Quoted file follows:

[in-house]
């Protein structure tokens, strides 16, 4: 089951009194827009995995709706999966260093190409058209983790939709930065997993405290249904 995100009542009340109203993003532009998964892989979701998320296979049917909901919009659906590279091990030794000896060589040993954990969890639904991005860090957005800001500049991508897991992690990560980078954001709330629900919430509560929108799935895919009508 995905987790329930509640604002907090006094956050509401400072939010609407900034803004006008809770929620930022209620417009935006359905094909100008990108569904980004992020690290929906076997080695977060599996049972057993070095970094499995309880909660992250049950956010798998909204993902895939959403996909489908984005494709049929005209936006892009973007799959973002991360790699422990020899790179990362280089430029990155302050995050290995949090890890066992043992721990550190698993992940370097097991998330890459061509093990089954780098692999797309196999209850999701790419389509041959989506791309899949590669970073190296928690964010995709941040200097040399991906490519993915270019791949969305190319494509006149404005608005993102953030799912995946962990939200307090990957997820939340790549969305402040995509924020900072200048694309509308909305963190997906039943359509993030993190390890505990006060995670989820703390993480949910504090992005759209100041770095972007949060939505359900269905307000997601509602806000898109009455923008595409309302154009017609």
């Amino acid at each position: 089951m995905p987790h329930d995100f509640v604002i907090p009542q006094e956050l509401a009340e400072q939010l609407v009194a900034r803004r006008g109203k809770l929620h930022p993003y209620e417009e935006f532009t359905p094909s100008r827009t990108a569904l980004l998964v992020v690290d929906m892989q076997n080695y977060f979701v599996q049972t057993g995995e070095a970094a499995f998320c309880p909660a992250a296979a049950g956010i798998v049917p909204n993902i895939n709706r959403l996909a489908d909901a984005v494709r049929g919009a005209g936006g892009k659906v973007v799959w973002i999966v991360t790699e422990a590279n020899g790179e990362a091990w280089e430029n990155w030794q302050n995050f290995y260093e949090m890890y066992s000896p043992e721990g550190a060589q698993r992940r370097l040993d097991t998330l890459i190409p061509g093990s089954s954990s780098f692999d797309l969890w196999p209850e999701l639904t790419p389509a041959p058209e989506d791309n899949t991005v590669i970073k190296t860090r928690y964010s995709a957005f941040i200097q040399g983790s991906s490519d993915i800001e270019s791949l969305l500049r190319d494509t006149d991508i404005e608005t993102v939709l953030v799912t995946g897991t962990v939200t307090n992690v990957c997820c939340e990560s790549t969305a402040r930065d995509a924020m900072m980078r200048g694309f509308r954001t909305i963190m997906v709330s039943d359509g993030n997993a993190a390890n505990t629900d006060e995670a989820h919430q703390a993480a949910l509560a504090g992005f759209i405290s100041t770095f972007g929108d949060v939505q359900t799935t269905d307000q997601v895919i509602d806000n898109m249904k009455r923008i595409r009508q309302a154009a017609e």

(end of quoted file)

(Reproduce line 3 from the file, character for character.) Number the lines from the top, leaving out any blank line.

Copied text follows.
């Amino acid at each position: 089951m995905p987790h329930d995100f509640v604002i907090p009542q006094e956050l509401a009340e400072q939010l609407v009194a900034r803004r006008g109203k809770l929620h930022p993003y209620e417009e935006f532009t359905p094909s100008r827009t990108a569904l980004l998964v992020v690290d929906m892989q076997n080695y977060f979701v599996q049972t057993g995995e070095a970094a499995f998320c309880p909660a992250a296979a049950g956010i798998v049917p909204n993902i895939n709706r959403l996909a489908d909901a984005v494709r049929g919009a005209g936006g892009k659906v973007v799959w973002i999966v991360t790699e422990a590279n020899g790179e990362a091990w280089e430029n990155w030794q302050n995050f290995y260093e949090m890890y066992s000896p043992e721990g550190a060589q698993r992940r370097l040993d097991t998330l890459i190409p061509g093990s089954s954990s780098f692999d797309l969890w196999p209850e999701l639904t790419p389509a041959p058209e989506d791309n899949t991005v590669i970073k190296t860090r928690y964010s995709a957005f941040i200097q040399g983790s991906s490519d993915i800001e270019s791949l969305l500049r190319d494509t006149d991508i404005e608005t993102v939709l953030v799912t995946g897991t962990v939200t307090n992690v990957c997820c939340e990560s790549t969305a402040r930065d995509a924020m900072m980078r200048g694309f509308r954001t909305i963190m997906v709330s039943d359509g993030n997993a993190a390890n505990t629900d006060e995670a989820h919430q703390a993480a949910l509560a504090g992005f759209i405290s100041t770095f972007g929108d949060v939505q359900t799935t269905d307000q997601v895919i509602d806000n898109m249904k009455r923008i595409r009508q309302a154009a017609e």